HDVD stands for “High-Definition Video Discs” and also for “High-Definition Video Download (Including Streaming).” Voices of Music is a non-profit performance project focused on early music (mostly before 1800) based in San Francisco. Their main activity is giving live performances in California. But thanks to co-director David Tayler, they are also taking a lead in making recordings of early music available to all. Their most important recording initiative is to publish YouTube videos, most of which run from 2 to 15 minutes. Typically, a video is devoted to a single piece of music. The musical forces playing range from soloists to complete chamber orchestras. Usually, each video is supported by a donor who underwrites expenses.
Of the YouTube videos published by May 2019, about 100 were in 4K! The rest were in 1080i (which we call 2K on this website) or in 720i, which are also technically HD. But after you have seen a few of their 4K clips, the 2K recordings are overshadowed and the 720i recordings look like DVDs!
[Update July 14, 2019. David Tayler, co-director of Voices of Music, kindly got in touch with us. Dealing with YouTube is itself a dark art. Before attempting to use YouTube, consult your favorite teenager. David pointed out that if you ask YouTube for “all videos” by the Voices, you will get 200 clips. But the actual number now is about 305. To see all the clips, ask for “sort by date, oldest first”. Then the URL would be something like “https://www.youtube.com/voicesofmusic/videos?view=0&sort=da&flow=grid”. We do not present this as a link, but only as an example. We avoid linking out because of the risk the link will become obsolete. If you conjure up all the videos, you scroll to the bottom of the return to get to the newest clips.]
Almost all of these recording seem to be made at live performances. PQ is phenomenal. The sound is stereo, but that seem adequate for the relatively small forces involved. Many of the performers are world-class elite musicians. Others appear to be local professional or maybe even semi-professional players. All would have special qualifications in early music or world music performances. And all can be seen bursting with pride and joy as they show us what they can do with all those old or unusual instruments!
Now to some screenshots, all of which look pretty good on our 2K website. But these image don’t do the Voices justice. When I first started watching 4K Voices of Music videos on my 65” 4K display, I was startled to see how incredible clean and clear they all looked and how good they sound. (I have sworn an oath to never use the word “stunning” on this website. So “startled” will have to do).
I start with a 3-minute clip from a performance by the FestspielOrchester Göttingen in Germany of Handel’s Water Music. This would be one of the larger ensembles connected with the Voices project; co-director Hanneke van Proosdij, an early keyboard and recorder expert, frequently works with this group. The clip is just long enough to get you salivating and bemoaning that you can’t have the whole thing in 4K.
In this short clip I count 10 whole-orchestra shots, 6 multi-section views, and 3 close-ups. The pace rounds off to 10 seconds per clip. There are no conductor shots because the conductor is leading from the keyboard, there is no shot of the conductor over backs of musicians, and not a single instrument-only view. So there’s no DVDitis! (It appears Voices of Music has never made a DVD.)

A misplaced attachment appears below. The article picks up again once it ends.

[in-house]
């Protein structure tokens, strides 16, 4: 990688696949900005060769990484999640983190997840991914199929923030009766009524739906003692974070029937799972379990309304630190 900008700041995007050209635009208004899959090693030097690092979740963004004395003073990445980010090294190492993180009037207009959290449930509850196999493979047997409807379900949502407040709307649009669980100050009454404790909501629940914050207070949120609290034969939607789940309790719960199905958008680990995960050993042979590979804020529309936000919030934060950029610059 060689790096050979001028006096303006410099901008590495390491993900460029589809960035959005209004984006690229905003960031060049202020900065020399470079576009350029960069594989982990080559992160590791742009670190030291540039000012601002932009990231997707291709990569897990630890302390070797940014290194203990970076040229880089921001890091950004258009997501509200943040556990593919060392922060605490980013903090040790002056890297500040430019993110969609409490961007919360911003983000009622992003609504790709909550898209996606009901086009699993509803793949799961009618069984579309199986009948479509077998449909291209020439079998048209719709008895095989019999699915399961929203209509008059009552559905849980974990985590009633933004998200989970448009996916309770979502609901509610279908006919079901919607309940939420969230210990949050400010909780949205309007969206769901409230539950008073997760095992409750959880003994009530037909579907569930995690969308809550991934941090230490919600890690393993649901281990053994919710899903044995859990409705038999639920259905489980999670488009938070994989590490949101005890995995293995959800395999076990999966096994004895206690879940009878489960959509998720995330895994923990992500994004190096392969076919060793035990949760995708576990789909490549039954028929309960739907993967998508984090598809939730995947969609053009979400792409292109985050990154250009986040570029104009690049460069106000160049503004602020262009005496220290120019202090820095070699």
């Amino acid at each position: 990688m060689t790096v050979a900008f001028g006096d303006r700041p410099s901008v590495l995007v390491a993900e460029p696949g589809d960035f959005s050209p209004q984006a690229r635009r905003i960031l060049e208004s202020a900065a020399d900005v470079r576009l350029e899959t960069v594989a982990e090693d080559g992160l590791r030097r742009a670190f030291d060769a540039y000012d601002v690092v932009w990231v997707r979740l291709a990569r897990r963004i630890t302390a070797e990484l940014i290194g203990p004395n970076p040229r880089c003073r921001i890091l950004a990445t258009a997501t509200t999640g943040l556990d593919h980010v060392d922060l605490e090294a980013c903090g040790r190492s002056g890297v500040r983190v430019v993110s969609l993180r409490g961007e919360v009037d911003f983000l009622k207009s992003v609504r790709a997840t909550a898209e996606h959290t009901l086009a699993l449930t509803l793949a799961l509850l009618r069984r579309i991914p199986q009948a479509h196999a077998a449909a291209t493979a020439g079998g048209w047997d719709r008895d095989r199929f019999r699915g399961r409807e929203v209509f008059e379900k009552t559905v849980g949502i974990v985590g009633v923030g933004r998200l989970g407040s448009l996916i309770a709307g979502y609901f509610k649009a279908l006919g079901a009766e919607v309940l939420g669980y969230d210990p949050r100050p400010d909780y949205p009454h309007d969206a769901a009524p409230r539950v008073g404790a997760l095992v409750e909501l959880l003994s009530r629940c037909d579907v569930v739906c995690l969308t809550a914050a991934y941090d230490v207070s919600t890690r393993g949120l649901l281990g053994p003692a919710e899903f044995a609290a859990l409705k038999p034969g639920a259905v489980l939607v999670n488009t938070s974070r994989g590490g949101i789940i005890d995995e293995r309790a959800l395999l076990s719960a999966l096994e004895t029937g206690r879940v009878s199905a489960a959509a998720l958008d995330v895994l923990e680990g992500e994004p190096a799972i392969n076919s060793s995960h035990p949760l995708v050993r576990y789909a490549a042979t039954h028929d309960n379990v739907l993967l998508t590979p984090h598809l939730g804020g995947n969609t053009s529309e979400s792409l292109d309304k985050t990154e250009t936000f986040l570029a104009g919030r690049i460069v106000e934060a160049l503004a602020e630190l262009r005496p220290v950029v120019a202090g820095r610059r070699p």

Most of the videos are full performances of shorter works. Next below is a shot of the dynamic Alana Youssefian, about 25 at the time, bringing to life with gusto the Vivaldi Violin Concerto in D Major RV212 while playing a baroque violin (she also plays the modern instrument). Her playing is impressively fast, accurate, and musical all at the same time. And she has so much fun knocking it out!
Next below is a shot from the Schubert Piano Trio in E-Flat, Op. 100. I’m used to an old RCA Red Seal recording of this on LP by Rubinstein, Szeryng, and Fournier (stiff competition!) who turn in a sublimely clean, civilized, orderly, and mournful account. In contrast, The Voices of Music clip (about a fourth of the whole work) seems rather rowdy and emotional:
The Voices bring in singers. Here Christopher Lowrey delivers “Ombra ma fu” from Handel’s Serse. You have to see and hear this to believe it. It even has subtitles!:
We recently reviewed Handel’s under-appreciated oratorio Theodora with Christine Schäfer as Theodora. Next below we see Stefanie True singing the Theodora air “Angels ever bright and fair.” After an A/B comparison, I’ll give the nod to True. (But this was not a fair fight: Schäfer has to sing this deep in a 3-hour opera performance and while being carried across the stage by Septimius.)
To me the most impressive video I’ve seen of the Voices (I haven’t auditioned them all!) is the 12-minute Musical Crossroads, which isn’t early music at all. It’s a modern composition by Hanneke van Proosdij scored for kamancha, percussion, lute, harp, recorder, and strings. It’s a perfect blend of old and new, east and west, ensemble and soloists, and rhythm and melody that sounds both traditional and progressive! Marvelous!
Well, if you would like to check this out, try YouTube or the Voices website at voicesofmusic.org. The selections you will find are for now mostly teasers to introduce you to their work, invite you to their concerts, and drum up support from sponsors. Maybe they have the ambition to one day put together programs of complete performances for streaming and also Blu-ray. But for sure they provide examples of what the industry could do in the future with the technology now available.